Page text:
1. LunarMoon

    Fresh-Faced Recruit

    Joined: Jan 2008

    0

    Crappy Microsoft

    I hope the deal to go forward as this will be the end of Microsoft. Microsoft will never win the battle against Google. M$ is a destructive company that just cares for money, not people. They don't give a s*** to people. This deal is very good news for Google. Google guys must be laughing their asses off because Microsoft think Google is a threat and forget they are a software company designed to produce crappy software to the masses. It is very amusing to see M$ trying to destroy Google and failing every time. This deal is a certificate that says: our ad delivering system and our search engine sucks, we want yours to see if we can make it work.

  1. chas_m

    Moderator

    Joined: Aug 2001

    0

    to mhzdoesmatter

    No, it hasn't got much to do with my disdain for MS (though I certainly have plenty of that). It's got everything to do with the track record of innovation of the two "sides". Apple + Google have an awful lot of innovation under their belt. MS? Not so much. Yahoo? Some, but nothing like Google.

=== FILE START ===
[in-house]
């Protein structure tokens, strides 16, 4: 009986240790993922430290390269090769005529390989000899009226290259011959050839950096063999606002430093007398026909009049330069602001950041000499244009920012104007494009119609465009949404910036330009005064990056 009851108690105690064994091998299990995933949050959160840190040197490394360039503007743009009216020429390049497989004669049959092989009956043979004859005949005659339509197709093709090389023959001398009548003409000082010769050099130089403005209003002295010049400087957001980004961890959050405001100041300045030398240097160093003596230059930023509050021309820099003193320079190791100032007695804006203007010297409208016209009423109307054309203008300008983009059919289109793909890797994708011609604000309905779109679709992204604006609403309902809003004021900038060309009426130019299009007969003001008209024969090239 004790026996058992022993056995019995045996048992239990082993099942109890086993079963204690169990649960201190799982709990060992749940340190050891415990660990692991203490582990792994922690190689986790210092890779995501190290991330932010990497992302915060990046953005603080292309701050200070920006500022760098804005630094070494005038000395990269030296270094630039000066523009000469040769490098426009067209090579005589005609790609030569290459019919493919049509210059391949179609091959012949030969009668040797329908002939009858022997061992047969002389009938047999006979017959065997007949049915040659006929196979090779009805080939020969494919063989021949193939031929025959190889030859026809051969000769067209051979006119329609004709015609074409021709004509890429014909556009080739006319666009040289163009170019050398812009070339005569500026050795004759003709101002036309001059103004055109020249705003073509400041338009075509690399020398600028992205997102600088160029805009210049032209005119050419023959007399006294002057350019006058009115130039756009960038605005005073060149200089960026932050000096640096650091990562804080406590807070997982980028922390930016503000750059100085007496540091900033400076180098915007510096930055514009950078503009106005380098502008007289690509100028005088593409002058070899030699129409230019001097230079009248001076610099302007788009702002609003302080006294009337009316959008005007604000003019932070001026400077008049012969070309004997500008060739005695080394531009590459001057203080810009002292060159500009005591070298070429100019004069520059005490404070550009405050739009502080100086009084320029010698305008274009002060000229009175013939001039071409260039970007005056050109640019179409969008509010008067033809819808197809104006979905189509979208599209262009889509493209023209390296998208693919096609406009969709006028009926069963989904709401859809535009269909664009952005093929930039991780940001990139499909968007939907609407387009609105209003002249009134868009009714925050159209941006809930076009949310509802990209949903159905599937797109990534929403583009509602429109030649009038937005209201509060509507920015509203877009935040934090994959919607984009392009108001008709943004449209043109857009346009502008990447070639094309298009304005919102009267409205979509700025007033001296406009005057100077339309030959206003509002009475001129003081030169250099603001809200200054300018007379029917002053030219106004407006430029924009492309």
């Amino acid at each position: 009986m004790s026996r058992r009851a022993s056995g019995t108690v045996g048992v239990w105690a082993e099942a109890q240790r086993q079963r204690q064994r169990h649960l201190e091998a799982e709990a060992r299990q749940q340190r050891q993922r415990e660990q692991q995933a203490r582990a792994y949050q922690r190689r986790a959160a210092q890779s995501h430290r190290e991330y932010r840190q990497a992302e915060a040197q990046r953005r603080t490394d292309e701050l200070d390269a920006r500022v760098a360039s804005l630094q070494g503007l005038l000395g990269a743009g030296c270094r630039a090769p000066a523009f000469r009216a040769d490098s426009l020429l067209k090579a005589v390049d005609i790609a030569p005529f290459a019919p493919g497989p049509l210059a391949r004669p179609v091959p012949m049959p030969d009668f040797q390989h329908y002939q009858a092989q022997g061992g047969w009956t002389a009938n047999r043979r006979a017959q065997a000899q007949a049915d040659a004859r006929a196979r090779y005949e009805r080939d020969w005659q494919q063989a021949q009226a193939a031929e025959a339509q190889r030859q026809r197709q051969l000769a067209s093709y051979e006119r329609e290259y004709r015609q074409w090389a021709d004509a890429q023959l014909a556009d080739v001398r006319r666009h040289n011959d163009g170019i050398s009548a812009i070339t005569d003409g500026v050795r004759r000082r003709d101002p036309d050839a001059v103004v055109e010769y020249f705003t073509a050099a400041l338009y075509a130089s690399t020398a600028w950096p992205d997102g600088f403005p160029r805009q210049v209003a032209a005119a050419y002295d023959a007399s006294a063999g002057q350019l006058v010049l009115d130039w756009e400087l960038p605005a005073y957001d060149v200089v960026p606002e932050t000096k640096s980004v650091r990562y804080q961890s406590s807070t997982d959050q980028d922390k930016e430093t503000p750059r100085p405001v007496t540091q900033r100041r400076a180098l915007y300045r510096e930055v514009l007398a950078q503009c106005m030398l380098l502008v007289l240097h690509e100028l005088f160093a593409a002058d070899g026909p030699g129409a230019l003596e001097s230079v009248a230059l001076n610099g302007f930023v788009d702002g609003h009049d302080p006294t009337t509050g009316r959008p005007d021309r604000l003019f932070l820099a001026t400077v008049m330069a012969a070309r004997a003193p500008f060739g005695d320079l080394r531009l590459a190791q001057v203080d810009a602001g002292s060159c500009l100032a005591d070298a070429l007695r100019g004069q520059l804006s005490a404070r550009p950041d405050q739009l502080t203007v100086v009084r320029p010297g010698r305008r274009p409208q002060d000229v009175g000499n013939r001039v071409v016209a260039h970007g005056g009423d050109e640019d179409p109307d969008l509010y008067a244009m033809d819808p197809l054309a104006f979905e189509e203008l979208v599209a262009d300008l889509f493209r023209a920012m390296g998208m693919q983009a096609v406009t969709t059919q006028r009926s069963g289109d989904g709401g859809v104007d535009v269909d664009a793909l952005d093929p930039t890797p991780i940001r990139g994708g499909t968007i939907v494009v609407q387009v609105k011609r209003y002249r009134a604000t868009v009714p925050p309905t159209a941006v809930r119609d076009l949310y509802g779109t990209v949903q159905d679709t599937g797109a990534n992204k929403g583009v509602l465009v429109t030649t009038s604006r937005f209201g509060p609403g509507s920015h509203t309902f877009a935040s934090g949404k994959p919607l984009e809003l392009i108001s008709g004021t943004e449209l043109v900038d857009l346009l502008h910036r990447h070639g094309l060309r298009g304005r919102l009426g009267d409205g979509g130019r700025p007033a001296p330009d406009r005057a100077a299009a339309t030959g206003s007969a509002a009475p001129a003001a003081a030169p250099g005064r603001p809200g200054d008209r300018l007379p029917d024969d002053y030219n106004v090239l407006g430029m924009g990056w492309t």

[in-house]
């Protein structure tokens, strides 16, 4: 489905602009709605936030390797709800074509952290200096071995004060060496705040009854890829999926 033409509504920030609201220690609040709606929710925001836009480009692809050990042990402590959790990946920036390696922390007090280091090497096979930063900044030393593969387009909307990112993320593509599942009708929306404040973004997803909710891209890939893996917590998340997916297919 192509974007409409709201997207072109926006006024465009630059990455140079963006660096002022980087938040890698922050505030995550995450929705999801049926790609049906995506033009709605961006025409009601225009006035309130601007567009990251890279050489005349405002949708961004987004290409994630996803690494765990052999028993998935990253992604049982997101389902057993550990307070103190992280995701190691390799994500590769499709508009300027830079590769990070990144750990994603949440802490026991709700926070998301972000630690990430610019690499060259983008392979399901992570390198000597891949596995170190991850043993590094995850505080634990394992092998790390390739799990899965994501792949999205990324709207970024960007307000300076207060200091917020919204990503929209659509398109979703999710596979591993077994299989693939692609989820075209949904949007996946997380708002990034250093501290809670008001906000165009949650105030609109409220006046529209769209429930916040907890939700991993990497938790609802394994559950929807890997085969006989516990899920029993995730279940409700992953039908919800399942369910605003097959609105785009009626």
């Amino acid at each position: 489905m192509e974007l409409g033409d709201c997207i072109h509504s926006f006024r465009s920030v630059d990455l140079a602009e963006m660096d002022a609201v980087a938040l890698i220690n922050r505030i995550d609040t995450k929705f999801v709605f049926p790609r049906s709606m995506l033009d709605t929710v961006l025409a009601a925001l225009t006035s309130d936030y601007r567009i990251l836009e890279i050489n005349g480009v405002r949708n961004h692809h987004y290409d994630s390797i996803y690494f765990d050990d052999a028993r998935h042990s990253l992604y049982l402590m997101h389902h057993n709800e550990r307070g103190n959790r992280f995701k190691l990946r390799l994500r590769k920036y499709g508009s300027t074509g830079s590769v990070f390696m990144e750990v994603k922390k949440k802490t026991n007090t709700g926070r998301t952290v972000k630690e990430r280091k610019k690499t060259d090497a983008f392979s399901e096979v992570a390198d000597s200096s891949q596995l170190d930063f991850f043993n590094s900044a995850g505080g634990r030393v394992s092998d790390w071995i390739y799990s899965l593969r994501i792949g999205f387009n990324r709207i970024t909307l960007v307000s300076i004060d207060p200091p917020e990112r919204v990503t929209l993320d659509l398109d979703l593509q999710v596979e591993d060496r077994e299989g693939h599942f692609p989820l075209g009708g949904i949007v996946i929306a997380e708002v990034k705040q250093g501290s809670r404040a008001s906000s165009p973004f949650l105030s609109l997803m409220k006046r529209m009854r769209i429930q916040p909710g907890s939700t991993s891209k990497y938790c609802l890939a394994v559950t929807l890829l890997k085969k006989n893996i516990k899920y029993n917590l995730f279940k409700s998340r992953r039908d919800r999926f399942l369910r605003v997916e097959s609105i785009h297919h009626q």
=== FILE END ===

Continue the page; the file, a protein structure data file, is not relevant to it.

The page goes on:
Winner if this whole thing played out? Of course it's impossible to say, I was just saying I'd bet on Apple + Google to come out ahead. IOW, Microsoft buying Google wouldn't help MS and it wouldn't help Yahoo.

  1. tmedia1

    Fresh-Faced Recruit

    Joined: Dec 2007

    0

    MS = Borg

    The Borg will try assimilate everything. Resistance is futile.

  1. malax

    Fresh-Faced Recruit

    Joined: Aug 2006

    0

    re: testudo

    I agree with most of what testudo said (ugh), but there are a few errors:

    "Of course it was 'hostile'. But all 'hostile' means is that they're making a bid that wasn't solicited." Actually it'll only be "hostile" if the Yahoo board decides to oppose it.

    "And it isn't really up to yahoo so much as the investors (unless yahoo controls a majority of the stock)." That's right except for the parenthetical part. It is impossible for a company to control itself. Control consists of half the shares (plus 1) of the outstanding (i.e., not owned by the company) shares. It can be a little more complicated with voting and non-voting shares, but in no case can a company vote its own shares.